Nucleonics Matrix

Nuclear Stability

By Alain Lareau

Chapter 1 Page 5

Oxygen-16 the third most plentiful nuclide

The Language of the Nucleus, on-line edition.
The world's largest nuclear glossary.

n = p-2 n = p-1 n = p n = p+1 n = p+2
  H 001

    H 002

  He 003

  H 003

12.33 yr
Li 004

  He 004

  H 004

All Isobars to six












Above and at left you find four varient charts in HTML format. Nuclide identities displayed in this fashion comprise The Incremental Table of Atomic Isobars.

-4 -3 -2 -1 n=p +1 +2 +3 +4
He-3 H-3
Li-4 He-4 H-4
Li-5 He-5
Be-6 Li-6 He-6
B-7 Be-7 Li-7 He-7
C-8 B-8 Be-8 Li-8 He-8
xxxx xxxx xxxx xxxx xxxx xxxx xxxx xxxx xxxx

Octahedral Equation

Icosahedral Equation

Our discussion left off examining the isobar-8 so we pick up on isobar-9 which does have a stable nuclide.

n =
p-2 p-1p p+1p+2
  H 1   n  
   H 2   
  He 3   H 3  
   He 4   
   Li 6   
     Li 7  
     Be 9  
   B 10   
     B 11  
   C 12   
     C 13  
   N 14   
     N 15  
   O 16   
We still have the issue of the cube at hand but the rolly/floppy trait is mitagated, again by the addition of a central nucleon as was the case with isobar-7. Hence Be-9 is the only stable isotope of Beryllium.
All this makes much sence in terms of both close packing and spherical division. If I were to have you guess which isotope of Boron is the most common B-10 or B-11 what information would you use to guide your choice.
Observe to your left, the nuclides Li-7, Be-9, and B-11 are marked off with orange, this denotes them as
Most Common Isotope.
The yellow is used to mark off the nuclides as SUPER Stable for the six most abundant elements. I consider these six isobars as durable beyond stable and favored by nature. The forth most plentiful element is Neon, we will add that now. the fifth and sixth are already on the the chart, Carbon and Nitrogen. we will observe what paterns arise and begin our discusion anew.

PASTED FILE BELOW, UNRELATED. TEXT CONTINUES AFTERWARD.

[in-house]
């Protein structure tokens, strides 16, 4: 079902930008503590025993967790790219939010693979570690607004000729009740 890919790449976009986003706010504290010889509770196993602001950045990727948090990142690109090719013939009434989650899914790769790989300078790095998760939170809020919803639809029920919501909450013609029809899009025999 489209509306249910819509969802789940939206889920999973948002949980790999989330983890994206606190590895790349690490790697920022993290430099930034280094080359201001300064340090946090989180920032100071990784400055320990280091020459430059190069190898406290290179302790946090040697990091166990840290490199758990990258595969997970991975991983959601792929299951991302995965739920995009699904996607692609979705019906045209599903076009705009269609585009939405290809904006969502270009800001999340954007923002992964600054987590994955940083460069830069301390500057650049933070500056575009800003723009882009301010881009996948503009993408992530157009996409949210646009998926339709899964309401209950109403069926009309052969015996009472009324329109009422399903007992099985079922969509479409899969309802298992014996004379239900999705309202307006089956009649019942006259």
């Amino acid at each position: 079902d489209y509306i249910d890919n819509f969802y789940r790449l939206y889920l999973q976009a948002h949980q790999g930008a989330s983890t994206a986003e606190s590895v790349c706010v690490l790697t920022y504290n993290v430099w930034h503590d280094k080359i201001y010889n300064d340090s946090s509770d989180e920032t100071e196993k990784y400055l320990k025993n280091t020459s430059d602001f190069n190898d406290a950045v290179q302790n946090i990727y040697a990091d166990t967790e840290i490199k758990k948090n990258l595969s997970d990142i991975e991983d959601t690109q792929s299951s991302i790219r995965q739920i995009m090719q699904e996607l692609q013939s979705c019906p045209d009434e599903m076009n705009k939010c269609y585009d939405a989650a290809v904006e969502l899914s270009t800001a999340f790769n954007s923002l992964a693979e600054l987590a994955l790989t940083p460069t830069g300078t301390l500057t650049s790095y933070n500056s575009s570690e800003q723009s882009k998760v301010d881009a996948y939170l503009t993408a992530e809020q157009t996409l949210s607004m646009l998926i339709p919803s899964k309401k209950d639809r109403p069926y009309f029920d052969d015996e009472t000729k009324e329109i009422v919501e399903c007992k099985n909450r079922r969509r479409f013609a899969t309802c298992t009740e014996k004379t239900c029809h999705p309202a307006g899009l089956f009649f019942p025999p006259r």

My interest in the geometry of the atomic nucleus first developed after reading an article by Laurence Hecht. I adopted the viewpoint that the insinuation of the article was a worthwhile line of inquiry. The idea of using the Platonic solids to make sense of atomic ontology intrigued me. The Moon-Hecht model sets protons at the vertices of successive frames corresponding to Platonic solids. Elements that matched completed proton shells were recognized as abundant elements such as iron, silicon and oxygen as I knew from geological studies to be main constituents of the earth's crust. Might it be easy to see why a geologist like myself would find the Moon-Hecht model interesting.

Here is a link to the Moon-Hecht Model at 21st. Century Science and Technology magazine should you wish to view it on your own.
Now as to the abundance and distribution of the elements in the cosmos see page 69 of this PDF file.

Somewhere I ran across a list of the most common elements in the cosmos. I then learned that neon, fourth on the list, was more plentiful than both iron and silicon and is abundant in interstellar space. I knew something was amiss. The Moon-Hecht model does not mark off neon with a completed proton shell and gives no explanation for abundant neon. This idea sat still for a few years!

``White Paper'' on the US X-Ray Astronomy Program

Stars produce helium from hydrogen and if they have enough mass they begin to burn helium to heavier elements though what is called the C-N-O process. What element would a star produce if it were massive enough to burn oxygen? Yes neon! This nagged at me so I discarded the proton at the vertex notion and played around with the idea of a system of shells but discounted any distinction between protons and neutrons and with each of the eleven most common elements of the cosmos the atomic weight values were found to be additions of platonic numbers ie. 4, 6, 8, 12, and 20. The idea sat for a few more years as the notion of "stability by degree had not fully come upon me.


Looking at chart from the Moon-Hecht model you will see nothing special about Neon, that is Neon is conspicuously not marked off with the coincidence of a completed proton shell.
That's the fly in the ointment. To begin with I am told that there is a set of elements that nature favors in occurrence in the universe. Let us suspend our notions of how that distribution came to be, for a time, so as not to restrict our thinking. We list below the first six in order of abundance. Nitrogen and Carbon seem to be a close tie, I myself beleive Carbon to be more abundant.

  • Hydrogen
  • Helium
  • Oxygen
  • Neon
  • Carbon
  • Nitrogen
See Neon --- --- Next

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